Soon the cook comes into the room. I tell him, 'Look, you can feed me into unconsciousness any other time, but now is not the time for a major stomach ache.'. He responds by to my request by serving me one very large serving of pasta. The best he can do, I suppose. I try my best, but as I have said, I never finished a single meal while on this trek.

So this is it. The time where we seperate the women from the girls, the men from the boys, the Canadians from the pansies. I dress up in 5 layers and head off for my final asscent. A few minutes after I start climbing, its clear that people who put emphasis on cold it is are NOT Canadian. I ended up removing my beleclava and sweater within a few minutes. There is no way I can keep trekking in 40 degree heat. This is when I really start to dislike my guide.

From the very beginning, I felt that he pressured me to go too fast. Completely against the 'pole pole' rule. We'll be hiking up this mountain for at least 7 hours no matter what. If we don't go as slowly as humanly possible and take breaks, we'll tire ourselfs out. And I'm not going let that happen to me. So after 5 hours of climbing uphill sand followed by 1 hour of climbing over boulders in complete darkness (My flashlight went through 4 batteries in the first 4 hours), I made it to Gilmen's Point. I stopped and had a well earned Mars Bar. It was like eating chocolate brick with the cold, but it was still good. After comsuming chocolate bar at record speed and sitting a bit longer, I headed to the very coveted Uhuru Peak, the summit of Mt Kilimanjaro. Next to actually reaching the summit, this part was my absolute favorite. With the sun coming up on my left hand side, the snow-covered crator on my right, it felt as if this mofo of a mountain and I were the only things in existace. Looking over the horizon, I can see that the clouds are far beneath me. It was indescribable.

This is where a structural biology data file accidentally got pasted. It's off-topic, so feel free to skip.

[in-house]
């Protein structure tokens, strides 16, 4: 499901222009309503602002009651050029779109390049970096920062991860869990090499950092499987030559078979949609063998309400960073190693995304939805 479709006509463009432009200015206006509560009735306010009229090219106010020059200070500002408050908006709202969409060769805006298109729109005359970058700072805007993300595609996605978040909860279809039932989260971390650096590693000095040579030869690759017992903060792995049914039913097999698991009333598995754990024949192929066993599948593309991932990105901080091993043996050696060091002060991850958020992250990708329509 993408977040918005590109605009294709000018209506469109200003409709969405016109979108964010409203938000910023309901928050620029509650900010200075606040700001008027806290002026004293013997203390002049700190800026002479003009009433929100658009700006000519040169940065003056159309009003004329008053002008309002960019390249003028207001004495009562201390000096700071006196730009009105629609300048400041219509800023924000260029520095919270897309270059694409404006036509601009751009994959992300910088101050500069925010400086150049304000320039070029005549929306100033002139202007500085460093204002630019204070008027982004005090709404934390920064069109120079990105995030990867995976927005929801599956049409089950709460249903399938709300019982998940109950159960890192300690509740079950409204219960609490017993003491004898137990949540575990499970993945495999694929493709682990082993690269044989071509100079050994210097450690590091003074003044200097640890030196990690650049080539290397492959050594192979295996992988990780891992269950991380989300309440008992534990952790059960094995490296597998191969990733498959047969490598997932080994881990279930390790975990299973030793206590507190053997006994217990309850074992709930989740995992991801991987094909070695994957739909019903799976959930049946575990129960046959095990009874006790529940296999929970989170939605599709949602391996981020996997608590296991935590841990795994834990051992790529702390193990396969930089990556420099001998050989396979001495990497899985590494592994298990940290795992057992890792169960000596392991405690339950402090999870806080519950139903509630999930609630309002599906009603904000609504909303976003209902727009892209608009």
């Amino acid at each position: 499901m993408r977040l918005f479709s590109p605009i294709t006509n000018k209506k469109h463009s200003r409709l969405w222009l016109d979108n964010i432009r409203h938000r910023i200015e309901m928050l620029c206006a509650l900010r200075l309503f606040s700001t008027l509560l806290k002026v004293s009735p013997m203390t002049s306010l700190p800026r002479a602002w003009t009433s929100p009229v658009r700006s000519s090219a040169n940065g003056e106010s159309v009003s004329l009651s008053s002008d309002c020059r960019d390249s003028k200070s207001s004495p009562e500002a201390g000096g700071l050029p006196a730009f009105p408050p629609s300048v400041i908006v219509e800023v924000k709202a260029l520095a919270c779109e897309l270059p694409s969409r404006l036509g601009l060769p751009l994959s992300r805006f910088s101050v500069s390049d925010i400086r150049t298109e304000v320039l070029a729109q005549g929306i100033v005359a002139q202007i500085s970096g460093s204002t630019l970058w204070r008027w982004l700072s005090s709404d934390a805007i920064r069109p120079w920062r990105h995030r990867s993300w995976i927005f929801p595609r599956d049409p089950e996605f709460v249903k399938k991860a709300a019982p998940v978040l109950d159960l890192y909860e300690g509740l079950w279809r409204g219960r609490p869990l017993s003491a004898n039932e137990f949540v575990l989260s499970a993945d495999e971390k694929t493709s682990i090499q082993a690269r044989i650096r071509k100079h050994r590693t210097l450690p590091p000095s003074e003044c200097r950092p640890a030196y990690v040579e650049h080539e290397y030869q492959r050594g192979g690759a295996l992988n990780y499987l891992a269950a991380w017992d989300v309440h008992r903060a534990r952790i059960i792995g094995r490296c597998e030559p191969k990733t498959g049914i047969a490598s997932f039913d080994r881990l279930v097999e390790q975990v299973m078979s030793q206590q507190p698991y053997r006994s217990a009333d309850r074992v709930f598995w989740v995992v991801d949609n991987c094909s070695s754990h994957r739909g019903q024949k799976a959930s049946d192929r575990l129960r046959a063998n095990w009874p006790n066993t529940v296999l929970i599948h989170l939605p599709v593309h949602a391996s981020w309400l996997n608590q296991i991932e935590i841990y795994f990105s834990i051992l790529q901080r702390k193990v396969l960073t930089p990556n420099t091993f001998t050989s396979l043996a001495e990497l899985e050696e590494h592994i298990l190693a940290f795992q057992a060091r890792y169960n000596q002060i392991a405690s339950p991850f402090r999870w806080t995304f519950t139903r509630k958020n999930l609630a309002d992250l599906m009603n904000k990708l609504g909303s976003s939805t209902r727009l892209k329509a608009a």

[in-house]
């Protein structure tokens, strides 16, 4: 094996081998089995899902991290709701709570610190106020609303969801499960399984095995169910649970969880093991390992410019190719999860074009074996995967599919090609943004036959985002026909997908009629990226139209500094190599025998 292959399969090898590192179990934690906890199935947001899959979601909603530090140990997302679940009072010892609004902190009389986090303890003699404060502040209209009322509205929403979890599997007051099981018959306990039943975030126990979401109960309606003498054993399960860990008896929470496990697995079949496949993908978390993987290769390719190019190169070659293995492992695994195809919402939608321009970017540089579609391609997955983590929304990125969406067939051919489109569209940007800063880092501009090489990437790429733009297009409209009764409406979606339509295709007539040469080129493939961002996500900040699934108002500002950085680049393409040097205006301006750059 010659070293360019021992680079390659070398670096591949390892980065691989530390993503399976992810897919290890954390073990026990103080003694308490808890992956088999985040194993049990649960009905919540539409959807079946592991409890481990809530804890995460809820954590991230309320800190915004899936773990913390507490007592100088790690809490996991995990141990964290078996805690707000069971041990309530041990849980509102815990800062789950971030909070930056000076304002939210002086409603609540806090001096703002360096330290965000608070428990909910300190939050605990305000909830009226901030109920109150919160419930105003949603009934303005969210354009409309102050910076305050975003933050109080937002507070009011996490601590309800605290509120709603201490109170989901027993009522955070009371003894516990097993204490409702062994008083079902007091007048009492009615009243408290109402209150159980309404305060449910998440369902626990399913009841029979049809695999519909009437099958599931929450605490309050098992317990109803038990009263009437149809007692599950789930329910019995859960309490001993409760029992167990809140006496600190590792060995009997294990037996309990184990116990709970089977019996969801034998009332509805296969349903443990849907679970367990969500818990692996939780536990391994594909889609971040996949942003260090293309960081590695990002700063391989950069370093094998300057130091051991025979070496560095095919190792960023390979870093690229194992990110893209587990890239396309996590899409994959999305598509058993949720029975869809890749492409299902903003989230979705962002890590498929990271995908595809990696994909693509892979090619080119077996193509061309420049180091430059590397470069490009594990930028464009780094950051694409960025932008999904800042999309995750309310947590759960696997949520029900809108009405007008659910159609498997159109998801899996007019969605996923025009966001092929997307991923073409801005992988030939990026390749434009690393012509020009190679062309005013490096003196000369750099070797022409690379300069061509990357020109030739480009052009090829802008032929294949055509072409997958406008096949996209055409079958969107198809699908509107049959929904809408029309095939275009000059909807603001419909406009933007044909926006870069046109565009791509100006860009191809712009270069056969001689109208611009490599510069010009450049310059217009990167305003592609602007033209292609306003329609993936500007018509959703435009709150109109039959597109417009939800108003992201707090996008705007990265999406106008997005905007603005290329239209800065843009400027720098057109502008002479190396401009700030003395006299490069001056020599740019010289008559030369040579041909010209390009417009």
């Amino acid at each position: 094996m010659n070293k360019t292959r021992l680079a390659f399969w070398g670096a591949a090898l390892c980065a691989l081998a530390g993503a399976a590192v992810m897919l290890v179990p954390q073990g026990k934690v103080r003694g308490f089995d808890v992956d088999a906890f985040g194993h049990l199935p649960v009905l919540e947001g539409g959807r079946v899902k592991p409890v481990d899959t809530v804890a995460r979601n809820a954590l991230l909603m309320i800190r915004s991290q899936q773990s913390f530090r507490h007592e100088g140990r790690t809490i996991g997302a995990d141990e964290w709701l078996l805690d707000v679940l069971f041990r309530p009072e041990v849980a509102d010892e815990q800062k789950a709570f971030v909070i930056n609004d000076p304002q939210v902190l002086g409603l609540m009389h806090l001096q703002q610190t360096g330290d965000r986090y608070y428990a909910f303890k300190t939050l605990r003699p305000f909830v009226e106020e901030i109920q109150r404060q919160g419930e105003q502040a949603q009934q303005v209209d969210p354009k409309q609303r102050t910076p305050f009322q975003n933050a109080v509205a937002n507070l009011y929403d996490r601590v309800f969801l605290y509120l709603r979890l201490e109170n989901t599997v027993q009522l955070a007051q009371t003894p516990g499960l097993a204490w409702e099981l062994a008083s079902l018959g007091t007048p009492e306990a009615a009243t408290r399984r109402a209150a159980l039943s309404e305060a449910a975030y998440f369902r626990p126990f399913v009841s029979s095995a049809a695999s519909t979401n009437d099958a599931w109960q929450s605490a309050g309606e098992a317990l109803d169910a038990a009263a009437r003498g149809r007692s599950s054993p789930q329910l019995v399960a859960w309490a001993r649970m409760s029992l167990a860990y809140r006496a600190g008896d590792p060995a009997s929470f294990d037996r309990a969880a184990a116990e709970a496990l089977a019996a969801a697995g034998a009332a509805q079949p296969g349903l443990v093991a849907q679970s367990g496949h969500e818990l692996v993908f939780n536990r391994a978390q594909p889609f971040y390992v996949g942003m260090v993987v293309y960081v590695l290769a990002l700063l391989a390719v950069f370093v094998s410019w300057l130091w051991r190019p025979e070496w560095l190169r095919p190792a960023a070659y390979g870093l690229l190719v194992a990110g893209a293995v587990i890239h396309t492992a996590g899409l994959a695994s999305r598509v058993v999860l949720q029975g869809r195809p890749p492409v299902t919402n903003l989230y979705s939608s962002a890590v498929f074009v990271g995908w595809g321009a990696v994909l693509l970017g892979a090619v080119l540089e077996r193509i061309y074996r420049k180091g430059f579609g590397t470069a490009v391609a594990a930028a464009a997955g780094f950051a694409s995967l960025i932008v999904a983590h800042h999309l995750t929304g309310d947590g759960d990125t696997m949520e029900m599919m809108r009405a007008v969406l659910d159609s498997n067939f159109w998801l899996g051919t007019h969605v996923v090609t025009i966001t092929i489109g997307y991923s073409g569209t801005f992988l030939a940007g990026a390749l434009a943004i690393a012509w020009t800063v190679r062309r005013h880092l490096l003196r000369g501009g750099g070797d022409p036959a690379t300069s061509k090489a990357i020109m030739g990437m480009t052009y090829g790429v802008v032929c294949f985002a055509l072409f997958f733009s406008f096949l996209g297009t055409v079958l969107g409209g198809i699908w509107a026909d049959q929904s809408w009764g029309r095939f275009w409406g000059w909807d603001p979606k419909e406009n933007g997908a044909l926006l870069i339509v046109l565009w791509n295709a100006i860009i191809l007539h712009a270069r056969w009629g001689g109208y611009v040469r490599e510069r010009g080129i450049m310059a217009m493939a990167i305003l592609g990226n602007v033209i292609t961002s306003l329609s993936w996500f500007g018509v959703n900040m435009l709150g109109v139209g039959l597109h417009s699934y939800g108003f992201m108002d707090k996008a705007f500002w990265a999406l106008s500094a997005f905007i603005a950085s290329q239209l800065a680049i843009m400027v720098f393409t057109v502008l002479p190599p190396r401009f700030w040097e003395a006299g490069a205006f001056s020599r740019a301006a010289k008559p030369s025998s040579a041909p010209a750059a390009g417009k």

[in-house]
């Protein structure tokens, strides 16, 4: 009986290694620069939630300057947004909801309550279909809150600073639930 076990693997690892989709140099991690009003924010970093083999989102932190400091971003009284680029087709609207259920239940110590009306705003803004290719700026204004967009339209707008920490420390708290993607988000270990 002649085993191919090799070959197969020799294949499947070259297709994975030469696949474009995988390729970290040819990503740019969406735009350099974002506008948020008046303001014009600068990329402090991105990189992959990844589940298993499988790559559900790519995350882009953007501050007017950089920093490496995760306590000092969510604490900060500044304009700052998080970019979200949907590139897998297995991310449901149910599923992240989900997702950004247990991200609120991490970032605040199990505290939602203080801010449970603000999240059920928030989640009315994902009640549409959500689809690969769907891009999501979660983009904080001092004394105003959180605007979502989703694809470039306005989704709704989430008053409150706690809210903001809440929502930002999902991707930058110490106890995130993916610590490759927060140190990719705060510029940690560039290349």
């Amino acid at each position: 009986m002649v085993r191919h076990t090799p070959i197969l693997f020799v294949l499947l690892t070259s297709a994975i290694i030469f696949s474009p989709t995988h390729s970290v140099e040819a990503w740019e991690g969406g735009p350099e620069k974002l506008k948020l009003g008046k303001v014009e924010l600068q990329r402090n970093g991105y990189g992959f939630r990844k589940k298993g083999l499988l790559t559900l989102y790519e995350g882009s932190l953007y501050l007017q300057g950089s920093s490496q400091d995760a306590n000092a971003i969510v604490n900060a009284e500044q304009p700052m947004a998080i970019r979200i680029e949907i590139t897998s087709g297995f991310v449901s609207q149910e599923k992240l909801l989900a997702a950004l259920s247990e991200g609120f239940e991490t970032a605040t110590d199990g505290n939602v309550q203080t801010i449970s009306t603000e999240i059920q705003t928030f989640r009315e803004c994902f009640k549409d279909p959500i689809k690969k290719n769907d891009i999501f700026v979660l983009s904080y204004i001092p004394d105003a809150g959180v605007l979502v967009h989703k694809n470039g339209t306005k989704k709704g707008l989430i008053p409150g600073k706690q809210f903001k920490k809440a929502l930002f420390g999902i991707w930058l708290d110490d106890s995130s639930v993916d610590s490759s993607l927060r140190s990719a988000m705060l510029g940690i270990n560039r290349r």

On Feburary 6th 2008 at 7:35am, I set foot on Uhuru Peak. After placing my Canadian flag sticker on the sign(that read, 'Ashley Churchill was here 06/02/08) I pose for my photo op. I step aside and let the other climbers have their turns and soak up the feeling of being on 'The roof of Africa'.